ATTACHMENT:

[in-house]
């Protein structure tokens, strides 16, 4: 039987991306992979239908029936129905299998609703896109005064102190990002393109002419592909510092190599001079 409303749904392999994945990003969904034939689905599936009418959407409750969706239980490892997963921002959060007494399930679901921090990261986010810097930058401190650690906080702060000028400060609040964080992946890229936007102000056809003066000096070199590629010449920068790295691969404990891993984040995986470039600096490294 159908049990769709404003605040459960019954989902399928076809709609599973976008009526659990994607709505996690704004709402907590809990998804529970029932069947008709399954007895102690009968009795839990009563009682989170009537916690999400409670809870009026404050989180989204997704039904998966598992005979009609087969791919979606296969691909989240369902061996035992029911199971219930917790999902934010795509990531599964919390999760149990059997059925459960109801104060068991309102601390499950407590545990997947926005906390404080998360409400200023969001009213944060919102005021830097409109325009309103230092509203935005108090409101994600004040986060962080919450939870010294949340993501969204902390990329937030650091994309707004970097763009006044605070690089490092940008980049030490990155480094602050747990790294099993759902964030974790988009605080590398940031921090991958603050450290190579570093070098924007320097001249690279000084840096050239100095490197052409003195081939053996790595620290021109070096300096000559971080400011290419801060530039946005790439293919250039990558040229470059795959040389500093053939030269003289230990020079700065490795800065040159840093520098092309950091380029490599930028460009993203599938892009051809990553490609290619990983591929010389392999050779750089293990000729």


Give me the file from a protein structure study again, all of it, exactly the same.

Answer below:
[in-house]
């Protein structure tokens, strides 16, 4: 039987991306992979239908029936129905299998609703896109005064102190990002393109002419592909510092190599001079 409303749904392999994945990003969904034939689905599936009418959407409750969706239980490892997963921002959060007494399930679901921090990261986010810097930058401190650690906080702060000028400060609040964080992946890229936007102000056809003066000096070199590629010449920068790295691969404990891993984040995986470039600096490294 159908049990769709404003605040459960019954989902399928076809709609599973976008009526659990994607709505996690704004709402907590809990998804529970029932069947008709399954007895102690009968009795839990009563009682989170009537916690999400409670809870009026404050989180989204997704039904998966598992005979009609087969791919979606296969691909989240369902061996035992029911199971219930917790999902934010795509990531599964919390999760149990059997059925459960109801104060068991309102601390499950407590545990997947926005906390404080998360409400200023969001009213944060919102005021830097409109325009309103230092509203935005108090409101994600004040986060962080919450939870010294949340993501969204902390990329937030650091994309707004970097763009006044605070690089490092940008980049030490990155480094602050747990790294099993759902964030974790988009605080590398940031921090991958603050450290190579570093070098924007320097001249690279000084840096050239100095490197052409003195081939053996790595620290021109070096300096000559971080400011290419801060530039946005790439293919250039990558040229470059795959040389500093053939030269003289230990020079700065490795800065040159840093520098092309950091380029490599930028460009993203599938892009051809990553490609290619990983591929010389392999050779750089293990000729």